Ex foes Serbia, Kosovo 15 years after NATO air war on EU path

Pedestrians cross a street in Belgrade on March 10, 2014, near the former federal military headquarters destroyed during the 1999 NATO air campaign against Yugoslavia. Belgrade voters often turn their backs on the ruling elite, a fact the struggling opposition hopes will boost its chances of winning back control of the capital, a key political battleground in Serbia. From the Ottoman era to the 1999 NATO bombing campaign launched over Serbia's role in the war in Kosovo, Belgrade has survived more than 40 battles.

BELGRADE - When NATO launched its first air campaign on European soil in 1999 to force Serbia to halt crackdown on independence-seeking Kosovo, the European Union was far from minds of both Belgrade and Pristina.

Now, fifteen years later, the former bitter foes have made their first steps on the European path, after reaching historic accord on normalisation of relations last April under a watchful EU mediation.

Although Serbia steadfastly refuses to recognise the independence of its former, majority ethnic-Albanian province, it has normalised ties to a degree allowing it in January to open EU membership talks.

Kosovo also has agreement to enter talks on an EU stabilisation and association deal -- a lesser pact that is first step on a long path towards possible EU membership.

But the 1999 NATO bombing campaign which lasted 78 days still remains etched deep in public memory.

On March 24 of that year, the Atlantic alliance launched its air strikes -- without UN Security Council backing -- after late Serbian president Slobodan Milosevic spurned a peace deal to end his forces' repression on ethnic Albanian guerrillas fighting for the independence of Kosovo.

Crimea referendum brings back memories

The disputed referendum on March 16 this year in which Crimeans voted overwhelmingly to secede from Ukraine and join Russia has brought back memories both in Kosovo and Serbia.

After years of condemning Kosovo's secession, Moscow cited it as a precedent for its actions in Crimea.

Analyst Miodrag Radojevic of Belgrade-based Institute For Political Studies said the link could be made between 1999 NATO bombings and Crimea referendum, as "both have no legitimate legal foundations".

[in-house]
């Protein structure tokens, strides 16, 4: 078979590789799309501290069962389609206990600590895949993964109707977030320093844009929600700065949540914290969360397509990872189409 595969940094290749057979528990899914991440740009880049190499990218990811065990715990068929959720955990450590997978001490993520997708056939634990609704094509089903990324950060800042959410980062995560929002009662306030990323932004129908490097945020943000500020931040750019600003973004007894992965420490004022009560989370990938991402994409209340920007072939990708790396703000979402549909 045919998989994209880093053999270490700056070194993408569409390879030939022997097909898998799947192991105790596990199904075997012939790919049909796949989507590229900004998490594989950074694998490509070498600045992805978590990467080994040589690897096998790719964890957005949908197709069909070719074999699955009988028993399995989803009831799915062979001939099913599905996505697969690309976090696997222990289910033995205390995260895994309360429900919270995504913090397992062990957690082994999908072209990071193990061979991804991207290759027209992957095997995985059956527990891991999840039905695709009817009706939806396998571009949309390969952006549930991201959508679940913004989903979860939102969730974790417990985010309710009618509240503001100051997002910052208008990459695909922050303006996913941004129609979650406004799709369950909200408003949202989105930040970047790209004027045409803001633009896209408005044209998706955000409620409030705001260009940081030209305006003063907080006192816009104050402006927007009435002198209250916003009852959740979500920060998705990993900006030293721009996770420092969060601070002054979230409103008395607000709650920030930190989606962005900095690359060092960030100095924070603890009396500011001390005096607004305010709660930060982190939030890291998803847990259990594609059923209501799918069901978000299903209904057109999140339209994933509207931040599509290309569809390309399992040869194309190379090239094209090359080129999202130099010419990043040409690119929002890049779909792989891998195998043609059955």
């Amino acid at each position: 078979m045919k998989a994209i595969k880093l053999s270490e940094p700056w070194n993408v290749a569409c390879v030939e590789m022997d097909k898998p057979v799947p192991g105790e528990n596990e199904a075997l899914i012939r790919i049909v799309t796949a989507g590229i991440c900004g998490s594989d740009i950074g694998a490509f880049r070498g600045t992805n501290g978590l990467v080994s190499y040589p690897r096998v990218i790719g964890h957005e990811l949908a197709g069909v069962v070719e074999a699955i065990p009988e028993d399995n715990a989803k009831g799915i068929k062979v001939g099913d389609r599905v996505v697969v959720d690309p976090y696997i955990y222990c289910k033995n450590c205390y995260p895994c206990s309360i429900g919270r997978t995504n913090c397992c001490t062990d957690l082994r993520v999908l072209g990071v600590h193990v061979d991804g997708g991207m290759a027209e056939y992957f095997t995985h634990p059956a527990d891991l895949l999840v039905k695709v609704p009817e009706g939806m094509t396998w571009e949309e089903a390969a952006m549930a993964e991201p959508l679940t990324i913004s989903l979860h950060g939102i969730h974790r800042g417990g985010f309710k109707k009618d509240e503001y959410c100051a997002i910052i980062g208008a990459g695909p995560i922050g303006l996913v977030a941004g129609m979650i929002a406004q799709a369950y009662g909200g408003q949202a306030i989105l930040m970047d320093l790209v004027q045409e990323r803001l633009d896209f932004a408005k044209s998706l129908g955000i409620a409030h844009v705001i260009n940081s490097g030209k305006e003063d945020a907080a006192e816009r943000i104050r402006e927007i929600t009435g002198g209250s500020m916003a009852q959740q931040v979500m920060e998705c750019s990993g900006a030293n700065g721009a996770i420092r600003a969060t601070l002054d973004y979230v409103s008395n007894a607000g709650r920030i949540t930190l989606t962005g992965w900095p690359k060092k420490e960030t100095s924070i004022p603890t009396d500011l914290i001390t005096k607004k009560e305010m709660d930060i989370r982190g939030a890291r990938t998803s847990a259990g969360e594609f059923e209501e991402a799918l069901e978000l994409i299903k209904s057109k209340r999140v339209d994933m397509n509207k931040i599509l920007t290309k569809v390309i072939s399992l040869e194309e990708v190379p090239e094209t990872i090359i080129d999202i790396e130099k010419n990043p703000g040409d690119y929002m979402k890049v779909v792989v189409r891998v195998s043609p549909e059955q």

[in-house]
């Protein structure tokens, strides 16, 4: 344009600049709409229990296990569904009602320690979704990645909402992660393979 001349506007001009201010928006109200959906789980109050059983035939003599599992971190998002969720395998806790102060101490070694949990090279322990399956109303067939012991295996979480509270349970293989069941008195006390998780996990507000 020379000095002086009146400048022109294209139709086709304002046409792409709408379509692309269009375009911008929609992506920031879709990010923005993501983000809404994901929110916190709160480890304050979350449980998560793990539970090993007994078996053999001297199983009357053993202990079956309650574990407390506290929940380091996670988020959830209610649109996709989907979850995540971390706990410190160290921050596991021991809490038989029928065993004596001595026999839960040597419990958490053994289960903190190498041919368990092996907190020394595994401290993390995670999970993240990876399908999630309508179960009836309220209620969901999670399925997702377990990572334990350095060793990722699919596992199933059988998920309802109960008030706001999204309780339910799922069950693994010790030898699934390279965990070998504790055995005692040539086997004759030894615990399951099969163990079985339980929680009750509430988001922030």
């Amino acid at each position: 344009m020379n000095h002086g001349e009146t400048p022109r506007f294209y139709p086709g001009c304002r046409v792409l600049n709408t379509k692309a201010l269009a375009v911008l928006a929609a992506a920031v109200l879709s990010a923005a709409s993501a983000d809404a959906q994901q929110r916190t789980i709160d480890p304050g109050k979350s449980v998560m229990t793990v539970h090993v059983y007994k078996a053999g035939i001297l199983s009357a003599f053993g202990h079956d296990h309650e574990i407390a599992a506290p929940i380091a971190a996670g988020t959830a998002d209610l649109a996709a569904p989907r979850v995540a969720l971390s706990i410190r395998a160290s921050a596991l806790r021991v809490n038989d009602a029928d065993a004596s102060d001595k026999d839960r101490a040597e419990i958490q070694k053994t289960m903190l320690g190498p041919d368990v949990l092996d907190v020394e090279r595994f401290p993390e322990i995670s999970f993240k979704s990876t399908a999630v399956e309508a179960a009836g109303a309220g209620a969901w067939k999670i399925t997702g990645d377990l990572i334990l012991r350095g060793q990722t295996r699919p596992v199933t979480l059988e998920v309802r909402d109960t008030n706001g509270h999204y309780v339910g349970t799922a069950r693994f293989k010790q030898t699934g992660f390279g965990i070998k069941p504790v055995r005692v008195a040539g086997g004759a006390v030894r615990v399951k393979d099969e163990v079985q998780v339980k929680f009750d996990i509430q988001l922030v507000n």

"But globally, the 1999 bombings were a precedent that has grown into a sort of custom, as we can see nowadays in Crimea," he said.

After the end of the bombings in June 1999, Kosovo was placed under UN administration, with NATO-led peacekeepers providing security on its territory.

In 2008, Pristina unilaterally declared independence which has so far been recognised by more than 100 countries, including the United States and most of the European Union's 28 member states.

Although Belgrade still rejects Pristina's independence, a "certain level of placability could be seen towards Kosovo's separation," said Radojevic.

Taking part in EU-mediated talks with Pristina "shows that (Belgrade) has de facto recognised the situation on the ground," he added.

But a further normalisation is possible "only if EU opens its doors to both sides, providing a clear European perspective" for the former foes, said Pristina-based political analyst Adrian Qollaku.

"If it was not for the EU and their promising carrot and threatening stick, the two sides would never even try to normalise their relation," said 19-year old student Valon Istrefi.

Nightmares of bombings still persist

Even with their eyes fixed on the EU-bound future, the views of the 1999 bombings will always be different in Serbia and Kosovo.

In Belgrade, the Milosevic-era defence and interior ministry buildings, severely hit by NATO missiles, still stand in ruins in one of the main avenues.

But in Kosovo, also severely hit by the bombings mostly on Serbia's security forces positions, there are no traces left.

At the site once housing the headquarters of Serbian police in central Pristina, modern offices now used as the Kosovo Interior Ministry were built, thanks to the EU funds.

And Kosovo security forces moved into a former Serbian army garrison on the outskirts of Pristina, bombed to the ground and soon built its barracks, decorated with Kosovo's blue-and-yellow flag.

Now 32, ethnic Albanian Qerim Ahmeti was a teenager when NATO missile hit the police headquarters in Pristina in 1999. It was, he said, like "an earthquake and thunder at the same time".

"But we were not afraid and we only prayed to God to live and see Serbia's forces withdrawal from Kosovo," Ahmeti told AFP.

In Belgrade, his Serbian peer Vlatka Reljic still avoids the shortest path to her home in a Belgrade suburb, mistakenly hit in what was later described as a NATO "blunder".

"I don't think I will ever walk along that trail again. It was not my war, and I still have nightmares about the bombardment of my city," she said.

Official Serbian figures say some 2,500 civilians were killed and 12,500 injured during 11 weeks of bombing.

Human Rights Watch put the civilian death toll of the NATO bombing at around 500.